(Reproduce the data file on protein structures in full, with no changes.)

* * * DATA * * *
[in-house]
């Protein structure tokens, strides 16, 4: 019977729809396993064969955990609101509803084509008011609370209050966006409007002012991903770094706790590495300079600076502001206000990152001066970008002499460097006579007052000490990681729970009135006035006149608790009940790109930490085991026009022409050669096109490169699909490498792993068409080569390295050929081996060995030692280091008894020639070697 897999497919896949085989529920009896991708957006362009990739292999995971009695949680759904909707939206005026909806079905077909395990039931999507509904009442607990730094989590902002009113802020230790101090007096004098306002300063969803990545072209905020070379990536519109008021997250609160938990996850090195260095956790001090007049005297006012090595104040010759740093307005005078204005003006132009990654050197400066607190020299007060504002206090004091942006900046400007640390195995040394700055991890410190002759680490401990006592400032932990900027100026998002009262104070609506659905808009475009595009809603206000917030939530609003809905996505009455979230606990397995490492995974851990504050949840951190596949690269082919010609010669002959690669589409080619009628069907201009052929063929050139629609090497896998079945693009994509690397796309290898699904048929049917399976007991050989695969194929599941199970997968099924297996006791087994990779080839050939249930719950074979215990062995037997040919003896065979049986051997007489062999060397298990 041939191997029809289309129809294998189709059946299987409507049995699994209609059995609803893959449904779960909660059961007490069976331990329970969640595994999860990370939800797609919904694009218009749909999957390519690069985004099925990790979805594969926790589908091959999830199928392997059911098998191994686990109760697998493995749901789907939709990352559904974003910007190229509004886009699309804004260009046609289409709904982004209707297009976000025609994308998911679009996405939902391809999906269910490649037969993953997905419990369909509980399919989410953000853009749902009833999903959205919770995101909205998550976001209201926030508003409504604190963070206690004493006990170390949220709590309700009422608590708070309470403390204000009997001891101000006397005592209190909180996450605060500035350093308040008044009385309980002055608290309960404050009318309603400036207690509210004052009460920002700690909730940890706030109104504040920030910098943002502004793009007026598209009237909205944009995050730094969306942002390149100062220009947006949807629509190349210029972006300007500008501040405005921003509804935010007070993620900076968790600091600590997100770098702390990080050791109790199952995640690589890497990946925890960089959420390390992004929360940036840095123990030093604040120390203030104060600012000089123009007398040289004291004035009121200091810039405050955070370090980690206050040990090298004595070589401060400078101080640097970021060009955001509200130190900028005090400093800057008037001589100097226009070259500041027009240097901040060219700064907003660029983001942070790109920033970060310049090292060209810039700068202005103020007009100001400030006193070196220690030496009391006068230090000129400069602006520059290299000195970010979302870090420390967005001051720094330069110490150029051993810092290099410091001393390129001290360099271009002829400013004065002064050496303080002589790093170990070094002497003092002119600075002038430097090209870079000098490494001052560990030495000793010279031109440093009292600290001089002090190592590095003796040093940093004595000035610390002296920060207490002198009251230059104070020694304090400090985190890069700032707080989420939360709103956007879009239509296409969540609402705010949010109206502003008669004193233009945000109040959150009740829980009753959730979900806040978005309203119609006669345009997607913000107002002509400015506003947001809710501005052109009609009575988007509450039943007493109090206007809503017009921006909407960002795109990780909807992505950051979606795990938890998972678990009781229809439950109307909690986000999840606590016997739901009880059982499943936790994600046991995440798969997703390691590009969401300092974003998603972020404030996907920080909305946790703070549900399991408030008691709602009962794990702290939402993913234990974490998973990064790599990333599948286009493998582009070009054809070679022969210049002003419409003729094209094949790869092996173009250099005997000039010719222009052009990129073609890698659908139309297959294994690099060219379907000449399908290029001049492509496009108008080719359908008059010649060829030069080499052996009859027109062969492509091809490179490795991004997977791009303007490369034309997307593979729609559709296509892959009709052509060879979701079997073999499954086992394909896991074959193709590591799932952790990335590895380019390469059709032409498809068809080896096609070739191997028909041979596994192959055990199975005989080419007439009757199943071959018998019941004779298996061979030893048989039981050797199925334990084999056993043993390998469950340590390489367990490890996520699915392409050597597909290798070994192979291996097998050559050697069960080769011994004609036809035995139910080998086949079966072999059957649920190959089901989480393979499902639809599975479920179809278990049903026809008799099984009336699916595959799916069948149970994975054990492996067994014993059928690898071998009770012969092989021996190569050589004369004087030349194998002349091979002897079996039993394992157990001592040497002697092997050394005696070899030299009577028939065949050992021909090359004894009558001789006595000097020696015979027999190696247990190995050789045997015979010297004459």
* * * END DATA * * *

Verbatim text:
[in-house]
């Protein structure tokens, strides 16, 4: 019977729809396993064969955990609101509803084509008011609370209050966006409007002012991903770094706790590495300079600076502001206000990152001066970008002499460097006579007052000490990681729970009135006035006149608790009940790109930490085991026009022409050669096109490169699909490498792993068409080569390295050929081996060995030692280091008894020639070697 897999497919896949085989529920009896991708957006362009990739292999995971009695949680759904909707939206005026909806079905077909395990039931999507509904009442607990730094989590902002009113802020230790101090007096004098306002300063969803990545072209905020070379990536519109008021997250609160938990996850090195260095956790001090007049005297006012090595104040010759740093307005005078204005003006132009990654050197400066607190020299007060504002206090004091942006900046400007640390195995040394700055991890410190002759680490401990006592400032932990900027100026998002009262104070609506659905808009475009595009809603206000917030939530609003809905996505009455979230606990397995490492995974851990504050949840951190596949690269082919010609010669002959690669589409080619009628069907201009052929063929050139629609090497896998079945693009994509690397796309290898699904048929049917399976007991050989695969194929599941199970997968099924297996006791087994990779080839050939249930719950074979215990062995037997040919003896065979049986051997007489062999060397298990 041939191997029809289309129809294998189709059946299987409507049995699994209609059995609803893959449904779960909660059961007490069976331990329970969640595994999860990370939800797609919904694009218009749909999957390519690069985004099925990790979805594969926790589908091959999830199928392997059911098998191994686990109760697998493995749901789907939709990352559904974003910007190229509004886009699309804004260009046609289409709904982004209707297009976000025609994308998911679009996405939902391809999906269910490649037969993953997905419990369909509980399919989410953000853009749902009833999903959205919770995101909205998550976001209201926030508003409504604190963070206690004493006990170390949220709590309700009422608590708070309470403390204000009997001891101000006397005592209190909180996450605060500035350093308040008044009385309980002055608290309960404050009318309603400036207690509210004052009460920002700690909730940890706030109104504040920030910098943002502004793009007026598209009237909205944009995050730094969306942002390149100062220009947006949807629509190349210029972006300007500008501040405005921003509804935010007070993620900076968790600091600590997100770098702390990080050791109790199952995640690589890497990946925890960089959420390390992004929360940036840095123990030093604040120390203030104060600012000089123009007398040289004291004035009121200091810039405050955070370090980690206050040990090298004595070589401060400078101080640097970021060009955001509200130190900028005090400093800057008037001589100097226009070259500041027009240097901040060219700064907003660029983001942070790109920033970060310049090292060209810039700068202005103020007009100001400030006193070196220690030496009391006068230090000129400069602006520059290299000195970010979302870090420390967005001051720094330069110490150029051993810092290099410091001393390129001290360099271009002829400013004065002064050496303080002589790093170990070094002497003092002119600075002038430097090209870079000098490494001052560990030495000793010279031109440093009292600290001089002090190592590095003796040093940093004595000035610390002296920060207490002198009251230059104070020694304090400090985190890069700032707080989420939360709103956007879009239509296409969540609402705010949010109206502003008669004193233009945000109040959150009740829980009753959730979900806040978005309203119609006669345009997607913000107002002509400015506003947001809710501005052109009609009575988007509450039943007493109090206007809503017009921006909407960002795109990780909807992505950051979606795990938890998972678990009781229809439950109307909690986000999840606590016997739901009880059982499943936790994600046991995440798969997703390691590009969401300092974003998603972020404030996907920080909305946790703070549900399991408030008691709602009962794990702290939402993913234990974490998973990064790599990333599948286009493998582009070009054809070679022969210049002003419409003729094209094949790869092996173009250099005997000039010719222009052009990129073609890698659908139309297959294994690099060219379907000449399908290029001049492509496009108008080719359908008059010649060829030069080499052996009859027109062969492509091809490179490795991004997977791009303007490369034309997307593979729609559709296509892959009709052509060879979701079997073999499954086992394909896991074959193709590591799932952790990335590895380019390469059709032409498809068809080896096609070739191997028909041979596994192959055990199975005989080419007439009757199943071959018998019941004779298996061979030893048989039981050797199925334990084999056993043993390998469950340590390489367990490890996520699915392409050597597909290798070994192979291996097998050559050697069960080769011994004609036809035995139910080998086949079966072999059957649920190959089901989480393979499902639809599975479920179809278990049903026809008799099984009336699916595959799916069948149970994975054990492996067994014993059928690898071998009770012969092989021996190569050589004369004087030349194998002349091979002897079996039993394992157990001592040497002697092997050394005696070899030299009577028939065949050992021909090359004894009558001789006595000097020696015979027999190696247990190995050789045997015979010297004459």